More Green Taliban economy wrecking

While some political parties in New Zealand claim that they will create a “Green Economy”, similar plans for renewable energy targets are clearly wrecking the German economy.

Today’s Herald provides yet another story illustrating the economic catastrophe that is subsidised renewable energy.

“German firms pay twice as much for electricity as US rivals, and 30 per cent more than the EU average.

“The international competitiveness of German industry is in danger,” said the BDI.

The deal will trim subsidies to solar and wind power to contain costs spiralling towards 1 trillion over 25 years, but at the same time it sets a renewable target of 55 per cent to 60 per cent of total energy by 2035.”  

And fracking seems to be very unpopular – so they are going back to burning old fashioned coal.

“The coalition ruled out any move on shale fracking. Utilities will have to rely on coal to plug gaps, playing havoc with Germany’s greenhouse gas targets.”

As usual, more policy based on fear, scaremongering and complete lack of scientific evidence.

So they fire up some dirty great big coal power plants instead.

Clever Greenies.

  • Quinton Hogg

    The odd thing is yesterday I read that Berkshire Hathaway (Warren Buffett) are buying into a turbine manufacturer.
    probably because the price is good, but it did strike me as an interesting move.

    • Patrick

      BH are awash with cash apparently & have been on an acquisition path for some time, swallowed up one of the largest crane companies in Perth about 12 months ago, bunch of Yanks telling Aussies how to run their (previously theirs) company has caused ructions too.
      As for the turbines I guess they have recognised how beholden the Western economies have become to this “Green” socialism & decided to cash in.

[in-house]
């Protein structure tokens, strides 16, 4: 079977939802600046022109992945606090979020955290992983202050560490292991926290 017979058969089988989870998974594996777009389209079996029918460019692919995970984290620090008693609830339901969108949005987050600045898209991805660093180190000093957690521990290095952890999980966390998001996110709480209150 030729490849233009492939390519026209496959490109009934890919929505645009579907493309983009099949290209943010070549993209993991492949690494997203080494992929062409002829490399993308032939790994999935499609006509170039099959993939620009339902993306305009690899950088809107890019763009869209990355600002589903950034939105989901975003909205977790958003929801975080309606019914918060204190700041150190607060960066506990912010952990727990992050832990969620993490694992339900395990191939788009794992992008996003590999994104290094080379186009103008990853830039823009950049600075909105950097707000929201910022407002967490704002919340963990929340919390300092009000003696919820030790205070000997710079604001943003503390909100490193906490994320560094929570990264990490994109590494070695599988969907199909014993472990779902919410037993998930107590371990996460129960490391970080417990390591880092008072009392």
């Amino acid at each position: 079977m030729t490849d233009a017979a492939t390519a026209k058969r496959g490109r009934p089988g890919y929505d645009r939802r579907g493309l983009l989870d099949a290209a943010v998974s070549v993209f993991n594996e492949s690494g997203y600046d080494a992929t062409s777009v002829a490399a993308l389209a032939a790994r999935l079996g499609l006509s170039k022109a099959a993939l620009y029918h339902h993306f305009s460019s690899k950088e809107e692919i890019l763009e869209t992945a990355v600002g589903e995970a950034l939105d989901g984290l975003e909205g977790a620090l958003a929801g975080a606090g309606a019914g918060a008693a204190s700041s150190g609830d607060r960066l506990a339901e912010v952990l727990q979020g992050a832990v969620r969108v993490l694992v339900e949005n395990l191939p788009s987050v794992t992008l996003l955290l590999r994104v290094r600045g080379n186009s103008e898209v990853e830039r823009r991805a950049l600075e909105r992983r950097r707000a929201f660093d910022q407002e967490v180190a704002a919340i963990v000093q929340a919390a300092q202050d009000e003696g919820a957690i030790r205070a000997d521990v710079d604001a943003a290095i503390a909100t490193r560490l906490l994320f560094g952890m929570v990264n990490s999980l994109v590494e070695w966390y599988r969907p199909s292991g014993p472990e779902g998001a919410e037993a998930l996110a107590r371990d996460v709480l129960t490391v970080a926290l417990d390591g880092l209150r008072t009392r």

• Polish Pride

    So you want clean waterways and clean air (presumably) yet at every opportunity you point out the prohibitive cost of having it without subsidies.
    It will at the moment cost more to have Green Energy (after all big oil have had subsidies and tax breaks for decades upon decades ). Not having it will simply result in more pollution – something nobody wants more of.

    If it is not financially viable long term, then this is more of an argument that the System and its focus on the economy and its inability to deliver Green Energy en mass is inadequate for the needs of mankind and that we need to seriously look at alternative systems that can deliver it where money will not be a barrier to doing so.

    • Other_Andy

      What is the relation between clean waterways, clean air and solar and wind energy?

      • Medium Sized Des

        Exactly, there is no such thing as ‘clean energy’.

        • Other_Andy

          As it is impossible for solar and wind energy to provide a sufficient and reliable base-load for a modern industrialised country and need ‘conventional’ backup 247, they are just useless, expensive feel-good gimmicks.

          • Polish Pride

            Really!?! Try thinking outside the box for a second Andy.
            Imagine solar grid tied systems on the roof of every home in this country.
            Imagine small silent wind turbines on every home and building where it’s viable (not financially i.e. with enough wind to generate electricity)
            Now imagine the remainder of our electricity needs supplied by Geothermal, Hydro and, Refuse.
            Result: about as clean as it gets and 100% renewable.

          • Other_Andy

            Yes really.
            1. Wind and solar energy are only viable in areas where it is not possible to connect to the grid. Even then, to have a sufficient and reliable base-load, it ALWAYS requires conventional backup.
            2. Solar and wind feedback into the grid (grid tied systems) causes havoc for transmission and back-up power
            3. I like hydro and geothermal. But then again, the green Taliban also opposed hydro and geothermal power.
            If you are really serious, buy your solar panels and windmills and get off the grid!

          • Polish Pride

            Your still thinking inside the box.

            “1. Wind and solar energy are only viable in areas where it is not possible to connect to the grid. Even then, to have a sufficient and reliable base-load, it ALWAYS requires conventional backup.”
            ignore cost (in dollar terms) altogether it should then be much more viable

            “2. Solar and wind feedback into the grid (grid tied systems) causes havoc for transmission and back-up power”

            Why does it cause havoc? how do you solve the problem so that it doesn’t?

            “3. If you are really serious, buy your solar panels and windmills and get off the grid!”
            That was the plan.. but I bought a toy that nearly doubled my power bill ;) so I think at best I’ll probably have a grid tied solution down the track…

          • Bretto

            It’s a nice idea, but the box may be there for a reason. Geothermal is a very limited resource, environmentalists have blocked any investment in hydro, and refuse burning uses natural gas.